Images: Marcia Madeira for Style.com, Tobi Jenkins/ gorunway.com/ Rex, Net-a-porter.com, asos.com, David Giles, oasis-stores.com, bonadrag.com, Vincent Gapaillard for Wallpaper Magazine, Michael Baumgarten and Xavier Young for Style Magazine
What is it with rock music that it has to revolve around snobbery? How fondly I remember, back in my teens, when I leapt upon every opportunity to reel off a name of bands I worshipped, about whom I was prepared to go on ad nauseam, to anyone halfway bothered to listen.
Now, it seems, the hob-nailed Doc Marten is on the other foot, regarding conversations within the rock fan community. Boy, do they ever like to talk about music, but on one condition: That your music taste matches theirs to the letter. Drop a name they disapprove of, and you’re looking at something resembling a lobbyist political rally, or an aggressive debate, victory for which goes out to the most unhealthily stubborn.
Of course, as a humble outsider, I don’t know what goes on in the heads of these allegedly fat cat record industry moguls. What I do know is I’d easily equal them in the wealth stakes if I had a pound for every band name I dropped, only to face a barrage of: “They’re sellouts!”/”I liked them before they sold out!”, “Oh my god, they’ve totally lost it!”, “They’re too commercial!”, “They’re sooo derivative!” and even “They’re not that original, they just ripped off a load of prog rock bands before them, that you haven’t heard of, and took all the credit!” etcetera - plus a host of conspiracy theories that would awe and perturb George Orwell. Never one to take the smile-and-nod doormat stance on the matter, I can’t help thinking of the Soren Kierkegaard quote: “People demand freedom of speech to make up for the freedom of thought which they avoid!” Yes, I fully appreciate that this is a free country, and that everyone’s entitled to their own opinion, but that just takes the proverbial!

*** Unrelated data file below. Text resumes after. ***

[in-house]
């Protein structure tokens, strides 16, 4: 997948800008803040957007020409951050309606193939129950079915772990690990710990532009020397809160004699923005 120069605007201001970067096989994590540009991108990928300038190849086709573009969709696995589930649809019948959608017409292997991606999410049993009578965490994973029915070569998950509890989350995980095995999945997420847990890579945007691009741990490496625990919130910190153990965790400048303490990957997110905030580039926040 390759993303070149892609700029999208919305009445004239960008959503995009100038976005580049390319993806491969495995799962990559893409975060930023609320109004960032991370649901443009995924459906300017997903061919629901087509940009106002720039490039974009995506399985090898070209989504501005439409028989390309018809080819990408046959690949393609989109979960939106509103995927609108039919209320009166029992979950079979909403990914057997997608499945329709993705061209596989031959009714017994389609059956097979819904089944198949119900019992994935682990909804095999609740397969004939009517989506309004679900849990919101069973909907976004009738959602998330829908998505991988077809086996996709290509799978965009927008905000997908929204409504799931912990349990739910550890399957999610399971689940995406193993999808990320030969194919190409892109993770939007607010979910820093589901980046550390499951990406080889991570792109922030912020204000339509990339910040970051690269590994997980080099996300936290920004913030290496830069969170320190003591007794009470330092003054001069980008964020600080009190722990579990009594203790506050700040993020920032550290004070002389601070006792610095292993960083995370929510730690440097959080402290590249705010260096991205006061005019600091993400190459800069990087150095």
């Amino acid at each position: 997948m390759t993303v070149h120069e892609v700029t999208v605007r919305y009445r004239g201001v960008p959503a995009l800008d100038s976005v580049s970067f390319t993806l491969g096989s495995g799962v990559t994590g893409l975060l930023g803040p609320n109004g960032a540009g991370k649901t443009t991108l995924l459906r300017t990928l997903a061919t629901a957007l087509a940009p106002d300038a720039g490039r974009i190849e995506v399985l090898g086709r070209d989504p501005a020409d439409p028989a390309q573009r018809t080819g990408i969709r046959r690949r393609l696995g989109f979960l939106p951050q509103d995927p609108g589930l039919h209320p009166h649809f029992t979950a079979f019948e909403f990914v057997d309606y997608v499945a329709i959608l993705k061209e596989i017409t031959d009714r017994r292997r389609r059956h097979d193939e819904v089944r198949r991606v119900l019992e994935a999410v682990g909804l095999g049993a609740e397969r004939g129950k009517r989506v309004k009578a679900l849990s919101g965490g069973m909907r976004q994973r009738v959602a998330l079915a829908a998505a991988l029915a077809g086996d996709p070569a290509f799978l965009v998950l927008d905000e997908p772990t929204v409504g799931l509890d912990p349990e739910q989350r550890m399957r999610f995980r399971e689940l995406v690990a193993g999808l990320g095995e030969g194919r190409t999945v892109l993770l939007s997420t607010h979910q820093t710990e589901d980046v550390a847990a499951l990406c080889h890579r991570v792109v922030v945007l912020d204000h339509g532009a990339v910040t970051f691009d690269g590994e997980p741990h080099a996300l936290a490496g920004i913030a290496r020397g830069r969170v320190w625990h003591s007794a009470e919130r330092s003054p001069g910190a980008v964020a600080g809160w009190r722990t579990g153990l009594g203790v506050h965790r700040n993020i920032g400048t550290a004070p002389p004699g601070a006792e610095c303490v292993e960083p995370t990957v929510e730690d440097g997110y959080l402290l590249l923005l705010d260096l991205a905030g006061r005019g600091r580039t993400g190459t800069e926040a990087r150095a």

As for where alleged “plagiarism” is concerned, surely everything’s a little bit derivative, and has been, especially since the latter half of the last century. It’s not for reasons regarding cash, conspiracies and men in suits, either, rather that creativity of any persuasion doesn’t happen in a vacuum, and that influence from what’s gone before is a perfectly natural, rational and inevitable process - certainly more so than some pretentious, half-arsed attempt to reinvent the wheel. Isn’t it how you use said influences and where you go from there that creative flair - or lack thereof - comes into play?
Funnily enough, the same can be said of fashion, especially given it’s knack for pillaging the past, from pre-Raphaelite through to punk. Yet, at the same time it needs to invent new trends worth us putting our hands in our pockets for, season upon season. Hence the birth of postmodernist pastiche, or, less poshly put, it ain’t what you do it’s what you intend to do with it – whether you want to mix your freshly ripped-off influence with another one, stylistically refine it or merely rehash it’s key pieces in expensive, fashion-friendly fabrics – that’s what gets results!
Here’s an example worth mentioning: Punk – subversion, offence, two-fingers backwards at “good taste,” oh and also at consumerism, before edging its way into consumerist spheres and (shock, horror!) selling out. 30 years on and studs and chains are doing the rounds again in fashionista circles, but, this time, looking a world away from punk’s perdition-bound protagonists of old. The studs are all glam and polished, and sit in neat little rows on frocks and accessories alike, cutting a figure that’s decidedly more New Bond Street than Camden High Street. It’s chic, it’s distinctive…and it’s easy-peasy to do.
…Okay, I know I said easy, it’s certainly simple and, I’d say, fairly self-explanatory just a word of warning, it proved a bit more on the fiddly side than I expected when I, in true Chic Cheat tradition, road-tested the method myself. Don’t let it put you off, though, because it also means I can say, from experience, that the results are definitely worth it.